(A) PAGE analysis of purified βγ-CAT. Left part, PAGE analysis of purified βγ-CAT under native conditions at pH 8.5 (10% acrylamide). Right part, SDS-PAGE (10% acrylamide) analysis of purified βγ-CAT under reducing conditions (lane 1) and non-reducing conditions (lane 2). The protein bands were silver-stained. (B) Native molecular weight analysis of βγ-CAT by gel filtration on a Sephadex G-100 column. (C) HPLC isolation of βγ-CAT subunits. Purified βγ-CAT was loaded on a Vydac C4 reverse phase HPLC column equilibrated with 30% (v/v) acetonitrile/water containing 0.1% trifluoroacetic acid. The elution was performed with a gradient of buffer B (30% isopropanol plus 70% acetonitrile, containing 0.1% trifluoroacetic acid) at a flow rate of 1 ml/min. Insert, SDS-PAGE (10% acrylamide, under reducing conditions) analysis of isolated βγ-CAT subunits.
Molecular cloning of βγ-CAT
Each subunit of βγ-CAT was subjected to amino acid sequencing by Edman degradation. The N-terminal 15 amino acids of the β-subunit were determined. In addition, the sequences of several internal peptides (accounting to 58 amino acid residues) were also obtained. Repeated effort to sequence the α-subunit was unsuccessful, indicating that its N-terminus is blocked. On the basis of obtaining full β-subunit sequence, six internal peptide sequences (accounting to 98 amino acid residues) of the α-subunit were thus acquired by trypsin digestion of native βγ-CAT. Partial cDNA sequences obtained by PCR amplifications with degenerated primers designed according to obtained βγ-CAT peptide sequences of each subunit greatly facilitated subsequent molecular cloning. A cDNA library constructed from B. maxima skin was screened at high stringency by an efficient and rapid PCR-based procedure . Positive clones were identified and isolated. Both strands of the clone were sequenced.
The full protein sequence of the α-subunit, as deduced from its coding cDNA (data deposited in GenBank, EU003881), is composed of 336 amino acids. The determined internal amino acid sequences were found exactly in the deduced sequence (Fig. 3A, underlined), thereby unequivocally confirming the identity of the obtained cDNA clone. A BLAST search in databases revealed that the α-subunit is homologous to ep37 proteins, which are non-lens βγ-crystallin members identified in various tissues of newt C. pyrrhogaster –, . Its sequence shows 32% identity with that of EP37L1 (also called EDSP, epidermic differentiation specific protein). In addition, the sequence identity between its βγ-crystallin domains and human AIM1 βγ-crystallin domains 5–6 is 28%. The sequence of the α-subunit actually consists of two distinct parts (Fig. 3A and B). Similar to EP37L1, it contains four consecutive Greek key motifs organized into two βγ-crystallin domains in its N-terminal part (residues 1–170). The C-terminal part (residues 173–287) shows the most homology (sequence identity 24%) to an internal fragment (residues 118–209) of epsilon toxin (ETX) from bacterial Clostridium perfringens  (Fig. 3B).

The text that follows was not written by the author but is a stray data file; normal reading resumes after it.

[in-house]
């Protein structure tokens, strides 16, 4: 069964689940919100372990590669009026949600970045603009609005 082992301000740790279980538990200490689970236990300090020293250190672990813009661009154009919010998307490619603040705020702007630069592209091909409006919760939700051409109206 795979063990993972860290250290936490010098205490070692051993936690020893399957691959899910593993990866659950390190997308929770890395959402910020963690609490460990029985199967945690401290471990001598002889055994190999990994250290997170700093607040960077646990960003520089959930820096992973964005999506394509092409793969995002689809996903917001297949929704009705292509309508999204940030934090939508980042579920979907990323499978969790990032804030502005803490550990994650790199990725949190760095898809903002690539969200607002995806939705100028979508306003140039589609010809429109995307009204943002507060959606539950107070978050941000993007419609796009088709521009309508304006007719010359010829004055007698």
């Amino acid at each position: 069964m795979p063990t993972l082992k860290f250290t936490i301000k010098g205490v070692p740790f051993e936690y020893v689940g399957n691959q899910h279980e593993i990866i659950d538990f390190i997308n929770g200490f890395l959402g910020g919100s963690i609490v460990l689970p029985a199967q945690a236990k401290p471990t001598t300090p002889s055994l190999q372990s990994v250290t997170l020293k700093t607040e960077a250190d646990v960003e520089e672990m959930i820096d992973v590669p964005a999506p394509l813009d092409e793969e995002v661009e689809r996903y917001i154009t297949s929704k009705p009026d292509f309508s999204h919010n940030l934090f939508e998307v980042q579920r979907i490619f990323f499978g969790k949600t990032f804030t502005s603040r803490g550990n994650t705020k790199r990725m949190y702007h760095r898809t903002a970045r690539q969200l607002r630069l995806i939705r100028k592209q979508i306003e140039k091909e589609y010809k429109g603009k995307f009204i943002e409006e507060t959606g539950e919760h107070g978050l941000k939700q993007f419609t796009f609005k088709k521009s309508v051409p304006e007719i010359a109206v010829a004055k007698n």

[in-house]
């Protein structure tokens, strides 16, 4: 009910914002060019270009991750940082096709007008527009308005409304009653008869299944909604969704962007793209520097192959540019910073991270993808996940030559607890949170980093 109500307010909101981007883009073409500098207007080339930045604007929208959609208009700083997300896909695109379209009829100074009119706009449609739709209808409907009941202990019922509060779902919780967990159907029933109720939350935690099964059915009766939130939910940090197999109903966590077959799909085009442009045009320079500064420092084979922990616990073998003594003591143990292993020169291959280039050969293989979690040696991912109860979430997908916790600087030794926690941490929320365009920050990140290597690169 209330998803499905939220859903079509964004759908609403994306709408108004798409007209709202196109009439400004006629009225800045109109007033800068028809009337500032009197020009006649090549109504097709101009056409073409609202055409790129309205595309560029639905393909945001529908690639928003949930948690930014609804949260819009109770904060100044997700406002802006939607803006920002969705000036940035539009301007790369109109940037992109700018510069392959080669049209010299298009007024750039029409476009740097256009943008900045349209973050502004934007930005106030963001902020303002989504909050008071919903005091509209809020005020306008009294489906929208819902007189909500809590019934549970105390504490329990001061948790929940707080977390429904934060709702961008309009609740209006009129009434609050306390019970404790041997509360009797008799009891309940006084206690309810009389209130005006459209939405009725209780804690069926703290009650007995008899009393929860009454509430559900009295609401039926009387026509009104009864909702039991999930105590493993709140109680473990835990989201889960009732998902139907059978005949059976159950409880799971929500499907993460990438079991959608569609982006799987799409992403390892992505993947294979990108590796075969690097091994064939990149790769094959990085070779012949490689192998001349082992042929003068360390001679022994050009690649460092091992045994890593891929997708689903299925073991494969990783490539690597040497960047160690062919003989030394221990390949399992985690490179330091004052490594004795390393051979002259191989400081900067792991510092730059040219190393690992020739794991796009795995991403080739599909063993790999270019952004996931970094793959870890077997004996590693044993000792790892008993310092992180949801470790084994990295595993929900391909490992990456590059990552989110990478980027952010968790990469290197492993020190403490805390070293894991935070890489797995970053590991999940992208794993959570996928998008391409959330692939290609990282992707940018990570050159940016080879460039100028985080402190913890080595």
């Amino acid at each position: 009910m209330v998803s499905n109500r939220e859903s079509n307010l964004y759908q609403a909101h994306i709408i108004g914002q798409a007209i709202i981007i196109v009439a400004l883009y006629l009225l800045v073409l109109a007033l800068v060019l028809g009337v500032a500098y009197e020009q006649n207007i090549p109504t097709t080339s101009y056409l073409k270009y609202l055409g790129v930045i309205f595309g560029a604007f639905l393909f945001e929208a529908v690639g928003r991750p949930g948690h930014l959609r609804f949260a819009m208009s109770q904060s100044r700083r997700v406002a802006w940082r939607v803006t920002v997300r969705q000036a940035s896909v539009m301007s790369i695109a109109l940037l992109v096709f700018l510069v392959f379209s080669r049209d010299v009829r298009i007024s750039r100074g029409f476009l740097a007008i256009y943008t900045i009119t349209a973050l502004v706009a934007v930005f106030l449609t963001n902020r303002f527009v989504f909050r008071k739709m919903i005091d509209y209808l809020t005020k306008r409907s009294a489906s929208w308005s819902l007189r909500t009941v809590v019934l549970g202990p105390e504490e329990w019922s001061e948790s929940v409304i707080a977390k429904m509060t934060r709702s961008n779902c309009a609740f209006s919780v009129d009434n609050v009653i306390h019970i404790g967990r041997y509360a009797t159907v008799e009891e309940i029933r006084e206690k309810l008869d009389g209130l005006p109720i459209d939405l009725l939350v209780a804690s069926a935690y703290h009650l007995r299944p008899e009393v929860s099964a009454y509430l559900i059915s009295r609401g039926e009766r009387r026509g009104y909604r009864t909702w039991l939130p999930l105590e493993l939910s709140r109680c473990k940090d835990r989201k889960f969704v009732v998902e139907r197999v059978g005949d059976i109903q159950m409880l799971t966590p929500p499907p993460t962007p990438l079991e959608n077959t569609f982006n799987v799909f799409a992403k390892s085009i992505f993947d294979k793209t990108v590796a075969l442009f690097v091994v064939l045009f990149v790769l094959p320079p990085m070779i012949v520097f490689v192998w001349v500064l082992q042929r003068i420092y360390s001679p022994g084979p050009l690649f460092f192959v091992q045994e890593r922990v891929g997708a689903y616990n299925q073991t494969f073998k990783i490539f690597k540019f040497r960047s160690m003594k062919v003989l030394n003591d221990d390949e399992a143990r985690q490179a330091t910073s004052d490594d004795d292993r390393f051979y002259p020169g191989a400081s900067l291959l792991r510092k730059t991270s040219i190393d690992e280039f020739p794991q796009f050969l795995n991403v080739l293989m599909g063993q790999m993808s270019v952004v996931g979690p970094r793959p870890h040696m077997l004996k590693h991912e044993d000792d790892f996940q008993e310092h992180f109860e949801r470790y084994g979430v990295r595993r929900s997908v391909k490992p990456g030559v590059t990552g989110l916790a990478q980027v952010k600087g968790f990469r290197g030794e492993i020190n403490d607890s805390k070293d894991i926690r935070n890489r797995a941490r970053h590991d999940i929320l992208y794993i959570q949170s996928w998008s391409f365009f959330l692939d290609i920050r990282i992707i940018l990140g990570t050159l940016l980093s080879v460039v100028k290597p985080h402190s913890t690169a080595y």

(A) Sequence comparison of βγ-CAT α-subunit with EP37L1 from newt C. pyrrhogaster . The characteristic βγ-crystallin domains were marked. (B) Sequence comparison of βγ-CAT α-subunit C-terminal part (residues 173–287) with an internal fragment (residues 118–209) of ETX from bacterial C. perfringens . (C) Sequence comparison of βγ-CAT β-subunit with human TFF3 , Bm-TFF2  and human TFF2 . The characteristic cysteine residues of TFF domains are boxed. In (A) and (C), Peptides corresponding to determined amino acid sequences by Edman degradation are underlined. In (A), (B) and (C), identical residues are shown by asterisks. Gaps have been introduced to optimize the sequence homology.
The cDNA cloning of the β-subunit and sequence determination (GenBank, EU003882) established that the mature β-subunit is composed of 146 amino acids organized into three internally homologous TFF domains (Fig. 3C). Remarkably, its first TFF domain is highly homologous to human TFF3 , with a sequence identity of 50% in cysteine containing region. The sequence of its domains 2–3 exhibits 30% and 69% identities with those of human TFF2 and Bm-TFF2 , .
Hemolytic activity and membrane pore formation
βγ-CAT caused hemolysis of different mammalian erythrocytes in a dose-dependent manner (Fig. 4A). The sensitivity to βγ-CAT differed among animal species. Human erythrocytes were one of the most sensitive cells, and 0.2 nM was required to induce 50% hemolysis (5×106 cells/ml) (p<0.01, compared zero βγ-CAT). However, βγ-CAT did not show hemolytic activity on erythrocytes of king cobra snake, pigeon, duck and frog B. maxima (dosages used up to 30 nM). The specific antiserum against each subunit (obtained by immunizing rabbits with each purified subunit of βγ-CAT, see Methods section) was able to neutralize the hemolytic activity of βγ-CAT. 1000-fold diluted antiserum of each subunit significantly inhibited its hemolytic activity (p<0.05, compared with the βγ-CAT only group), while pre-immunized serum did not show inhibitory effects (Fig. 4B). HPLC purified β-subunit alone did not show hemolytic activity even with a dosage used up to 100 nM. These results indicate that the two subunits of βγ-CAT are functionally associated.